The Cinch Review

Death is not the End

Death is not the endDeath was the chief topic at church this morning. It is a sturdy old standby. Death, ironically enough, never seems to get old. Just when you might think it’s become old hat, that you’ve been there, done that and moved on, death has this way of reasserting itself in one’s life in some novel and unexpected way. Endlessly resourceful, death may sometimes take a holiday but, just like taxes, will always return demanding to be paid. And even if you purchase an island and declare personal sovereignty, you turn out still to be within the dominion claimed by death. You may argue and protest, of-course, but while the case is tied up in the courts death will simply take everything you own and move on. (Exactly like taxes, then.)

Someone who is well aware at the moment of the truth of all the above is Miley Cyrus. A few days ago her dog Floyd died suddenly. I intend no mockery here; as a lover of dogs, I have no doubt as to the genuineness of the grief felt by a dog owner when one dies. There can even be an added nakedness and rawness to the emotion. The mechanisms and rituals we human beings have for finding consolation and closure after the death of a fellow human being aren’t there in the same way when a pet dies. And no matter how senior, a dog’s life always seems to have been too short, because their lifespans are so short compared to ours. Continue reading Death is not the End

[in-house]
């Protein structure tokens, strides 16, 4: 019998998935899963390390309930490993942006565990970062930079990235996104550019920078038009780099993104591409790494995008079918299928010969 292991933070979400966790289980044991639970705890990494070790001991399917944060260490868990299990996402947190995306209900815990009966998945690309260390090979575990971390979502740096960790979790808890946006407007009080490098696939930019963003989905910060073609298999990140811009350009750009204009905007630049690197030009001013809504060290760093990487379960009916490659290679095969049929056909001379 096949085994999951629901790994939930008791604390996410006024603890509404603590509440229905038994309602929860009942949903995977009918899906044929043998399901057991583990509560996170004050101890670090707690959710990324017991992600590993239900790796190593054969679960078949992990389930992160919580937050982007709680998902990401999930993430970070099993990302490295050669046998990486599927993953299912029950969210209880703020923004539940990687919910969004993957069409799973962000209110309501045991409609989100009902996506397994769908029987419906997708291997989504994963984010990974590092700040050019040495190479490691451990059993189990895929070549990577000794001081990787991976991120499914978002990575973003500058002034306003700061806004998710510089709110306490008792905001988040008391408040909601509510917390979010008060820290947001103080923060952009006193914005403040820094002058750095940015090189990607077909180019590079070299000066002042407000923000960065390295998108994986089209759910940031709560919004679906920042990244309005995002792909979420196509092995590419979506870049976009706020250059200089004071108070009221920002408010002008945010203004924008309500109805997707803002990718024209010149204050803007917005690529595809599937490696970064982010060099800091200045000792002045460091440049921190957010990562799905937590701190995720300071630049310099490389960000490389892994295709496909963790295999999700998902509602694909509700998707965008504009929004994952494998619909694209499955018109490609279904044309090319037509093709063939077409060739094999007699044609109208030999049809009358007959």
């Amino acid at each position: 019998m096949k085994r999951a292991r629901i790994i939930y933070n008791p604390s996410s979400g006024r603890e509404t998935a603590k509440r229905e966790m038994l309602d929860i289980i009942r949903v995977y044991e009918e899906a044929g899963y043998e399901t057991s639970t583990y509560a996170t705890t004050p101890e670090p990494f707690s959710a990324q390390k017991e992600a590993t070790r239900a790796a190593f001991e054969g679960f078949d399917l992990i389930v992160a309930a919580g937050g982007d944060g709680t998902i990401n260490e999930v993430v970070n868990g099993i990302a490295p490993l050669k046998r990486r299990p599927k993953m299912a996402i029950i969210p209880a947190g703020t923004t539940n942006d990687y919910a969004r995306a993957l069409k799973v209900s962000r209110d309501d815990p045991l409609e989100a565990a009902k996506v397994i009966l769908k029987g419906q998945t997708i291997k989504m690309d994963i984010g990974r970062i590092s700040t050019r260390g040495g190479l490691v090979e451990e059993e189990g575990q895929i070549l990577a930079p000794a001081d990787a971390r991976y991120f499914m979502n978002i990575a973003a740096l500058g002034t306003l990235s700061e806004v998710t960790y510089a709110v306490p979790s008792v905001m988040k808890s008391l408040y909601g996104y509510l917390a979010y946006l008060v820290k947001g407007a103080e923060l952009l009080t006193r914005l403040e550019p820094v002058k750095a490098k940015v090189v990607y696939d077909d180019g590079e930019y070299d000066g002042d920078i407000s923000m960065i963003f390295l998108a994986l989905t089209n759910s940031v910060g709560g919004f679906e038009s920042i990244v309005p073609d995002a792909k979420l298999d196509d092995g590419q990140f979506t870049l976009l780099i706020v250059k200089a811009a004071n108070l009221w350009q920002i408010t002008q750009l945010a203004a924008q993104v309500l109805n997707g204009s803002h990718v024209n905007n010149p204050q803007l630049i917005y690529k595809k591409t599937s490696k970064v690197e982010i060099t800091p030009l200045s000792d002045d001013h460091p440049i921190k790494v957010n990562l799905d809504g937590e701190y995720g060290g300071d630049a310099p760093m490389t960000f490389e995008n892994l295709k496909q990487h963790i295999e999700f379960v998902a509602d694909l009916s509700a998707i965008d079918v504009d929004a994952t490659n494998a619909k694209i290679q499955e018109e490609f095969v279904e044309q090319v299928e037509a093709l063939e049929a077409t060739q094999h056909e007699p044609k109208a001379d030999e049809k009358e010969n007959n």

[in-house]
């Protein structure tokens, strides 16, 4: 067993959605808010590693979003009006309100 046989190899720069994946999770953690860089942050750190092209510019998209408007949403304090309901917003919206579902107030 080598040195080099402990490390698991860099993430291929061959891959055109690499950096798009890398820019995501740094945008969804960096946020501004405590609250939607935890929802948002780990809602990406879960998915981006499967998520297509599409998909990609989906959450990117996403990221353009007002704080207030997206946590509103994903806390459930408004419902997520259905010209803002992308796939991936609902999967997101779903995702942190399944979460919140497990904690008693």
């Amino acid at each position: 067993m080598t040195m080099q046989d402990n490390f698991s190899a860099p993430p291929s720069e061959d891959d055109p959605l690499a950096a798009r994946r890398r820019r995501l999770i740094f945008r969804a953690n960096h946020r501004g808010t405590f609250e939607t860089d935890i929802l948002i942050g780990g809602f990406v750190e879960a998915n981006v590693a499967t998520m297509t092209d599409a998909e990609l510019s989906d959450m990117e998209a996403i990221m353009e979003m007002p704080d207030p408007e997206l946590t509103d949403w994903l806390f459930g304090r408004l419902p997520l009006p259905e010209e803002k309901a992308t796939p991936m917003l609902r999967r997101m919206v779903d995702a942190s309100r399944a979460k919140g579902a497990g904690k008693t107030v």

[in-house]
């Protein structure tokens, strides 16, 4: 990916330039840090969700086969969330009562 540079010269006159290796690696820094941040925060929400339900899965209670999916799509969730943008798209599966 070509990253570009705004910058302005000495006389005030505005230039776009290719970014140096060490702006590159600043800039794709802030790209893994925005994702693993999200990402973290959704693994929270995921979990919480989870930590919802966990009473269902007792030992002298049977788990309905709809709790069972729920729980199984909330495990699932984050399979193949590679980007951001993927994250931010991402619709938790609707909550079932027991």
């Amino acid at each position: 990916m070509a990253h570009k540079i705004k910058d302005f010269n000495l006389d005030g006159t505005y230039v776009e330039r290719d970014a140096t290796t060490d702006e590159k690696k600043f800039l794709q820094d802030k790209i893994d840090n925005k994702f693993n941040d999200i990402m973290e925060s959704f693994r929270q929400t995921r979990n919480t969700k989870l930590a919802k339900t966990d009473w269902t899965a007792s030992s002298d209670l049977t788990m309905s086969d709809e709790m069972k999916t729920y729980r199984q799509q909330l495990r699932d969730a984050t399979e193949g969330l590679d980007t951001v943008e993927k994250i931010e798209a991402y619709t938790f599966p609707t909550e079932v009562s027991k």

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Elderly Golden Retriever Searches Washington Mudslide for Former Owner

Dog Searches Mudslide for Former OwnerA fifteen year-old Golden Retriever, by the name of Boomer, was found wandering the surface of the recent horrific mudslide in Washington state which took so many lives so suddenly. The rescue workers who found him were elated, believing he was a victim of the event and therefore a rare and blessed survivor. The veterinarian (Dr. Krystal Grant) who examined him found him to be dehydrated and with injuries to his hip and his leg. Fifteen is a grand old age for any Golden Retriever. But he had not been buried in the landslide and somehow found his way out. Instead, it was ultimately discovered, he had walked three miles from the home of his current owner to the site where his former owner (currently on the “missing” list) once lived. Continue reading Elderly Golden Retriever Searches Washington Mudslide for Former Owner